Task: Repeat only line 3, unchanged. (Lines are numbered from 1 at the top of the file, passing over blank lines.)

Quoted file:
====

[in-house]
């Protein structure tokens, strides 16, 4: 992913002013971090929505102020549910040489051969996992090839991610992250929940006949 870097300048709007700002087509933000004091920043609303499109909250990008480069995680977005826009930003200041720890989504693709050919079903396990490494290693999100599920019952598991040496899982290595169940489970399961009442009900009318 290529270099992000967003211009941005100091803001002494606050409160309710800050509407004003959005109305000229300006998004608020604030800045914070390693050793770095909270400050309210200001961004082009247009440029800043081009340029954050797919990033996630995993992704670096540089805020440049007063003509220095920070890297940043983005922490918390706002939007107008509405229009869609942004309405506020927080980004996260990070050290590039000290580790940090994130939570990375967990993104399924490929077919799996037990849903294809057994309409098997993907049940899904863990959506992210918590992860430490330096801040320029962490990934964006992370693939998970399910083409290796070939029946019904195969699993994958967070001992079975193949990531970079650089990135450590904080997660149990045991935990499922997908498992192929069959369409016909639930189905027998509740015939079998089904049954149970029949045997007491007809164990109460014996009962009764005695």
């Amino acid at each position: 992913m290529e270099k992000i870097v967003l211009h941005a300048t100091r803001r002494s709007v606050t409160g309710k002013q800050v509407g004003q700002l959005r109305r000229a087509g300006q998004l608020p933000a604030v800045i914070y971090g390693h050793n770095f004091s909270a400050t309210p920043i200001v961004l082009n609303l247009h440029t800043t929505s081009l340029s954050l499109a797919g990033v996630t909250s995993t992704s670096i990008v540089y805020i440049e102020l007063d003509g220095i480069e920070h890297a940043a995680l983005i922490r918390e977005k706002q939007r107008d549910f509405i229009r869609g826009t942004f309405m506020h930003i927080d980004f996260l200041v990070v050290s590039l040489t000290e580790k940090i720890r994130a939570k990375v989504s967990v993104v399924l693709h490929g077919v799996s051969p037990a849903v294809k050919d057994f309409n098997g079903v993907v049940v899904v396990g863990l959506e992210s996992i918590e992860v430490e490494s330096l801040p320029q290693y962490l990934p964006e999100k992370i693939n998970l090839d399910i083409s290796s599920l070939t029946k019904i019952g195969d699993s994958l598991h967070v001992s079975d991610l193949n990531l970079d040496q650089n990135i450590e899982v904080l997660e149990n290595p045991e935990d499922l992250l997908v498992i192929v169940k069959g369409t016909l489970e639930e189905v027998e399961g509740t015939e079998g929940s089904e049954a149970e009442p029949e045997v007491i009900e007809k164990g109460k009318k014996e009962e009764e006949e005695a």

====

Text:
């Amino acid at each position: 992913m290529e270099k992000i870097v967003l211009h941005a300048t100091r803001r002494s709007v606050t409160g309710k002013q800050v509407g004003q700002l959005r109305r000229a087509g300006q998004l608020p933000a604030v800045i914070y971090g390693h050793n770095f004091s909270a400050t309210p920043i200001v961004l082009n609303l247009h440029t800043t929505s081009l340029s954050l499109a797919g990033v996630t909250s995993t992704s670096i990008v540089y805020i440049e102020l007063d003509g220095i480069e920070h890297a940043a995680l983005i922490r918390e977005k706002q939007r107008d549910f509405i229009r869609g826009t942004f309405m506020h930003i927080d980004f996260l200041v990070v050290s590039l040489t000290e580790k940090i720890r994130a939570k990375v989504s967990v993104v399924l693709h490929g077919v799996s051969p037990a849903v294809k050919d057994f309409n098997g079903v993907v049940v899904v396990g863990l959506e992210s996992i918590e992860v430490e490494s330096l801040p320029q290693y962490l990934p964006e999100k992370i693939n998970l090839d399910i083409s290796s599920l070939t029946k019904i019952g195969d699993s994958l598991h967070v001992s079975d991610l193949n990531l970079d040496q650089n990135i450590e899982v904080l997660e149990n290595p045991e935990d499922l992250l997908v498992i192929v169940k069959g369409t016909l489970e639930e189905v027998e399961g509740t015939e079998g929940s089904e049954a149970e009442p029949e045997v007491i009900e007809k164990g109460k009318k014996e009962e009764e006949e005695a």